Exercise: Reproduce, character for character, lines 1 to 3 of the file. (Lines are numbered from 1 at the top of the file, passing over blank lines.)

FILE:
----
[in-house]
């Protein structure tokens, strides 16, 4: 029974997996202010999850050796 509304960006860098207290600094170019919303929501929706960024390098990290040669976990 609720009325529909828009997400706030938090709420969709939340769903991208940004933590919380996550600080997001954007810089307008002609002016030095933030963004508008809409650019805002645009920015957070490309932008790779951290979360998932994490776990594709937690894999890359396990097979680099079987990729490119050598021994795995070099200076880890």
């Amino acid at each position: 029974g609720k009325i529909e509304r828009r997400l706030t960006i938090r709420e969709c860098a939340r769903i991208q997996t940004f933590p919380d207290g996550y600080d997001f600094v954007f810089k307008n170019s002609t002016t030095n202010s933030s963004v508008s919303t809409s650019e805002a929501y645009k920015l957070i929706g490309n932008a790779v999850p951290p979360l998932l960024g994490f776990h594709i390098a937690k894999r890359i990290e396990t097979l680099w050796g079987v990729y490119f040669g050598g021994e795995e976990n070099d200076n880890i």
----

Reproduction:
[in-house]
């Protein structure tokens, strides 16, 4: 029974997996202010999850050796 509304960006860098207290600094170019919303929501929706960024390098990290040669976990 609720009325529909828009997400706030938090709420969709939340769903991208940004933590919380996550600080997001954007810089307008002609002016030095933030963004508008809409650019805002645009920015957070490309932008790779951290979360998932994490776990594709937690894999890359396990097979680099079987990729490119050598021994795995070099200076880890």
């Amino acid at each position: 029974g609720k009325i529909e509304r828009r997400l706030t960006i938090r709420e969709c860098a939340r769903i991208q997996t940004f933590p919380d207290g996550y600080d997001f600094v954007f810089k307008n170019s002609t002016t030095n202010s933030s963004v508008s919303t809409s650019e805002a929501y645009k920015l957070i929706g490309n932008a790779v999850p951290p979360l998932l960024g994490f776990h594709i390098a937690k894999r890359i990290e396990t097979l680099w050796g079987v990729y490119f040669g050598g021994e795995e976990n070099d200076n880890i």